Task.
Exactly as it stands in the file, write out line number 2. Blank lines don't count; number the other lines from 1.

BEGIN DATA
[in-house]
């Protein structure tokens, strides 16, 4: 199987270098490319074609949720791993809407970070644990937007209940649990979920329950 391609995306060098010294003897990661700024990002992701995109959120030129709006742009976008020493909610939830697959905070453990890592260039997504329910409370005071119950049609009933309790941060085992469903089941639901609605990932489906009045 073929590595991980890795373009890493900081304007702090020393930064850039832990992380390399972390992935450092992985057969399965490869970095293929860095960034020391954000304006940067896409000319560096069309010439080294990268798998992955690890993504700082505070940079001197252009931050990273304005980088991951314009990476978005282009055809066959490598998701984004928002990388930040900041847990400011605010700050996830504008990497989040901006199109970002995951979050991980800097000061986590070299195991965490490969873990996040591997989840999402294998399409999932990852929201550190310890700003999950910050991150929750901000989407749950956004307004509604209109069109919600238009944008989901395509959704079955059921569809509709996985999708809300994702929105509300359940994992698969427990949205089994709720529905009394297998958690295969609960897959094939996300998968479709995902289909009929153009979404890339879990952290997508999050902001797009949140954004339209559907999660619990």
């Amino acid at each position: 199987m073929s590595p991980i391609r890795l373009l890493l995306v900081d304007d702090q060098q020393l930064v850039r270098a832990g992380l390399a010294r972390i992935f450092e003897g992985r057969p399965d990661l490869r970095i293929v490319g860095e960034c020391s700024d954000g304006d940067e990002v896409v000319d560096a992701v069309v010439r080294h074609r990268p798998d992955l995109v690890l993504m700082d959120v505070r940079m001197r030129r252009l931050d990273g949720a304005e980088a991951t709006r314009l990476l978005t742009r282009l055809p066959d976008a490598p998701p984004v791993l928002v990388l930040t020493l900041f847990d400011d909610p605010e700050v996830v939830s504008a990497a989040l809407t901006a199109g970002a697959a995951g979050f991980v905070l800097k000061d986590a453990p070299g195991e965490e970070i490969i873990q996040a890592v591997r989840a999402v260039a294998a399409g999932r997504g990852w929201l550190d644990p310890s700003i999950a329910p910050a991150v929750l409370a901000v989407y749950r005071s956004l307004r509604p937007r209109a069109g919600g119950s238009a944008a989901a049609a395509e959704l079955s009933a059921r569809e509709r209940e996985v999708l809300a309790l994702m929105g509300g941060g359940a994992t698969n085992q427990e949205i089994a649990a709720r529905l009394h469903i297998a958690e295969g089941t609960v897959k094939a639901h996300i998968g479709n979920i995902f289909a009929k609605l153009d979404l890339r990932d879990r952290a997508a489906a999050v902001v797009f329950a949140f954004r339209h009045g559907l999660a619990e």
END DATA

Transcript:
């Protein structure tokens, strides 16, 4: 199987270098490319074609949720791993809407970070644990937007209940649990979920329950 391609995306060098010294003897990661700024990002992701995109959120030129709006742009976008020493909610939830697959905070453990890592260039997504329910409370005071119950049609009933309790941060085992469903089941639901609605990932489906009045 073929590595991980890795373009890493900081304007702090020393930064850039832990992380390399972390992935450092992985057969399965490869970095293929860095960034020391954000304006940067896409000319560096069309010439080294990268798998992955690890993504700082505070940079001197252009931050990273304005980088991951314009990476978005282009055809066959490598998701984004928002990388930040900041847990400011605010700050996830504008990497989040901006199109970002995951979050991980800097000061986590070299195991965490490969873990996040591997989840999402294998399409999932990852929201550190310890700003999950910050991150929750901000989407749950956004307004509604209109069109919600238009944008989901395509959704079955059921569809509709996985999708809300994702929105509300359940994992698969427990949205089994709720529905009394297998958690295969609960897959094939996300998968479709995902289909009929153009979404890339879990952290997508999050902001797009949140954004339209559907999660619990």